Summer Summary

2 11 2012

So sorry! Its been way too long since I last blogged. I have been very busy, doing a lot of traveling around Ethiopia for various reasons. I wanted to let you all in on what I’ve been up to over the past few months.

My ‘summer’ started in June. We had a new group of Education volunteers come in to country to begin their Pre-Service Training. I was asked to help with their training since school was out in my community. I provided many technical trainings, sharing my experiences of working in the Ethiopian Education System and sharing resources and ideas that the new volunteers could use during their service.

During the summer, I also represented PSN (peer support network) in a few trainings. PSN is a committee comprised of peer elected representatives whose role is to empower other PCVs & trainees by supporting their emotional needs and diverse backgrounds.  It is absolutely one of my favorite parts of my Peace Corps service so far. I get to spend a lot of time with new volunteers, answering questions and giving advice during their first few months in country. I also write encouraging letters, make phone calls and go to visit other Volunteers to keep their morale up. In September, I was elected as President of PSN. As President, I will be the point person between our committee and the Peace Corps Office in the capitol city, schedule and lead meetings and trainings, ensure PSN members adhere to standard of conduct, and more. I am very excited about the opportunity to serve other Volunteers in Ethiopia.

Another big activity that went on this summer was Summer Camp. Tigray Summer Camp 2012 was held in my town of Wukro. We had 35 high school students, age 13-18, come together to learn to lead others. Me and 15 other volunteers from my region of Tigray taught kids important information on health education, specifically about HIV/AIDS, environmental education, leadership and teamwork, gender equality, and more. It was traditional ‘summer camp’ style, with the campers sleeping in dorms, being a part of a team, playing games, and having fun. And of course, we ended everything with a campfire and s’mores! We were all exhausted after the 8 day event, but it was worth it to see the kids’ knowledge, skills, and confidence shoot through the roof over the course of the week.

 

Since school doesn’t start in Ethiopia until October I took a ‘vacation’ around Ethiopia. I started out visiting the historical city of Axum. Axum was one of the first colonies of Ethiopia, dating back more than a thousand years. It is one of the most popular tourist sites in Ethiopia.

After Axum, me and 2 other Volunteers visited another historical city called Gondar. Gondar is home to the Ethiopian empire’s castles of the 17th and 18th century. The history behind the set of castles is fascinating. And it is amazing that they are still standing today.

From Gondar, we went north to the Simien Mountains, which are also called ‘The Rooftop of Africa’ because of its expansive area of highlands. It is also home to Ethiopia’s highest point “Ras Dashen”, which I believe is the 4th highest peak in all of Africa. Here, me and 3 other PCVs hiked and camped in the cold, wet highlands of Ethiopia. We saw an indigenous monkey species that were so much fun to watch and were the highlight of the trip in my opinion. Camping and hiking was fun, but its not really my cup of tea, and after three full days, I was ready to be done.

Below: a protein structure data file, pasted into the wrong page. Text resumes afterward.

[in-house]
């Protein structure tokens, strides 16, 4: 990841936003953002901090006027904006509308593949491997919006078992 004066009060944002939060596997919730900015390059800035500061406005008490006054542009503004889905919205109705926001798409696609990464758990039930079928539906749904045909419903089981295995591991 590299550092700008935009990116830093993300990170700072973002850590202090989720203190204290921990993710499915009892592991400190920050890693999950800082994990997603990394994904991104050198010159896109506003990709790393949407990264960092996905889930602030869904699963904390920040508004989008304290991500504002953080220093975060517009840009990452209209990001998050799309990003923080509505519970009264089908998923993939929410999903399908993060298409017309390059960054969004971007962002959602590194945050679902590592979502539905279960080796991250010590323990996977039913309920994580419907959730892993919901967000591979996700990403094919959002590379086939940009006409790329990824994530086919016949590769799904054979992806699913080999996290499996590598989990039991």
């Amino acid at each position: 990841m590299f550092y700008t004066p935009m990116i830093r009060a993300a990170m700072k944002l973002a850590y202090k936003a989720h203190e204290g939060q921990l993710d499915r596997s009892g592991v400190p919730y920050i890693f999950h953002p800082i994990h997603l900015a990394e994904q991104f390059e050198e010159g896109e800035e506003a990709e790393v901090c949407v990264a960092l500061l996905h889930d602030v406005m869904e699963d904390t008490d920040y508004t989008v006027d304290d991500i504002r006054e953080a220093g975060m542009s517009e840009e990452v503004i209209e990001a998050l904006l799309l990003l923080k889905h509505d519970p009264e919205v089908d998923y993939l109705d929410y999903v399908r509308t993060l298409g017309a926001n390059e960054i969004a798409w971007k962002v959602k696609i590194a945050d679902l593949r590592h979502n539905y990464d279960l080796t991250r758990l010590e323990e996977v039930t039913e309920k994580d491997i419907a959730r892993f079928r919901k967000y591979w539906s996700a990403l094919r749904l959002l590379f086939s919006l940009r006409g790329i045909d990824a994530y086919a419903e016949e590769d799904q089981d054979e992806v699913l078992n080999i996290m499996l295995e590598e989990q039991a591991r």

From the Simien Mountains, I went a bit south to the ‘resort’ town of Bahir Dar. It sits on the south side of Lake Tana, the largest lake in Ethiopia, and is the starting point of the Blue Nile River. We have several PCVs in and around the city, and I got the opportunity to hang out with some of them. We had fresh Blue Nile Perch at a restaurant on the lake.

Addis Ababa, the capitol city, was next on the list. All of the people in my group of Education Volunteers that I came into country were there for our Mid-Service Conference (MSC). MSC is a week-long meeting/training where volunteers share ideas for projects, big wigs come in and pretend like they know what its like to be out in the villages, and we go out to eat delicious foreign dinners. We had a really good time. We even got to meet some Returned Peace Corps Volunteers (RPCVs) from Ethiopia and Eritrea that served in the 60s and 70s. I even met Karen, who served in Wukro, 30some years ago! It was amazing to hear their stories of their service so many years ago.

After MSC, I had one week before I needed to be back in Addis Ababa to welcome another new group of Volunteers! So, I decided that I wanted to go visit some other volunteers in the southwestern part of Ethiopia. This was like a whole new world! It was green and forest-like and MUDDY, the complete opposite of where I live where it’s dry and dusty. I got to see some amazing volunteers while I was out there, which is always the best part of traveling. The bus rides were long and uncomfortable, but the scenery was beautiful!

The next week, I was back in the capitol, welcoming 60 new volunteers to Ethiopia. The PSN committee I was talking about earlier puts on a ‘demystification’ trip for incoming volunteers. We take a small group of newbies out to a ‘typical Ethiopian town’ where a current PCV lives and we show them what its like and how we do it. It’s an eye opening experience for them, but it’s the reality that they are looking for after so many months of pondering what this mystery place called Ethiopia is really like.  I had a wonderful group of girls come with me. They were open minded and easy going. I don’t think we scared them tooooo much 🙂

Well, that pretty much sums up my summer!

Check out the next blog to see what I’m doing for my second year of service and how you can help!

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